By Brodie Putz
South Carolina lawmakers on Tuesday delayed voting on legislation that would require political groups to reveal their donors’ names, addresses and employers.
The bill, introduced by Sen. Hugh Leatherman, D-Florence, drew dissenting testimonies from several advocacy groups including the Concerned Veterans of America, an organization with ties to the libertarian-leaning Koch organization run by brothers Charles and David Koch.
The Kochs, who head one of the largest privately-owned companies in the U.S., have spent millions through their political foundations and non-profits to influence American conservative causes.
Nathan Anderson, deputy executive director of the CVA, said that the transparency of groups like his own are not the real target of the bill.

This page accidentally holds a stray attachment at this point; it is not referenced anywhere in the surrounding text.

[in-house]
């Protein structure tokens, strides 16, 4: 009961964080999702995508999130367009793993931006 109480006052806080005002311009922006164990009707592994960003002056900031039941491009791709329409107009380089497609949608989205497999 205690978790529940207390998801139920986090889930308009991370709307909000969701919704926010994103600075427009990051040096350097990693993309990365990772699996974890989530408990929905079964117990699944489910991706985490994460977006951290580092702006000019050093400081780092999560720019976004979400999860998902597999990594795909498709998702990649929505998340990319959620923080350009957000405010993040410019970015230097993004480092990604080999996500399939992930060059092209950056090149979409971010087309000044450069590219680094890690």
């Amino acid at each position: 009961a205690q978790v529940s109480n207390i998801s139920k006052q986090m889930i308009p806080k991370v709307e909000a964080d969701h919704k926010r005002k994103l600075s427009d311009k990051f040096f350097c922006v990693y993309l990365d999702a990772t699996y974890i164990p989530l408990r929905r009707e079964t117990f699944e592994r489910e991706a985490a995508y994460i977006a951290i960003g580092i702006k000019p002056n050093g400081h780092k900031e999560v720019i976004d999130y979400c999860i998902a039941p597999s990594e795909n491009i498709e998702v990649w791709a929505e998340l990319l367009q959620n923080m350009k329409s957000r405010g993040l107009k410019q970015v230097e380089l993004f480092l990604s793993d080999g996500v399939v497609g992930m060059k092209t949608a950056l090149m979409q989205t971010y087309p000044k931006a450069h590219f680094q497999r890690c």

“This legislation, as well-meaning as it may sound, is dangerous and misguided,” he said. “This information is not to provide ‘transparency’ as the proponents of this bill claim. Instead it’s intended to spotlight the supporters of non-profit organizations so that opponents can threaten, harass, and intimidate them for their beliefs. It is an attempt to silence speech.”
But lawmakers, including Sen. Kevin Johnson, D-Clarendon, worry that so-called “dark money” organizations use donations to support or defeat legislation without explaining to voters who bankrolls the organizations.
“I don’t buy that,” he said. “If I stand for something, if you stand for something, then you should man up and say so. You shouldn’t have to hide behind nonprofits.”
The proposed bill would require political groups to disclose information on their donors who contribute $1,000 or more. How donations are spent would also be revealed. The bill would not limit how much one can donate.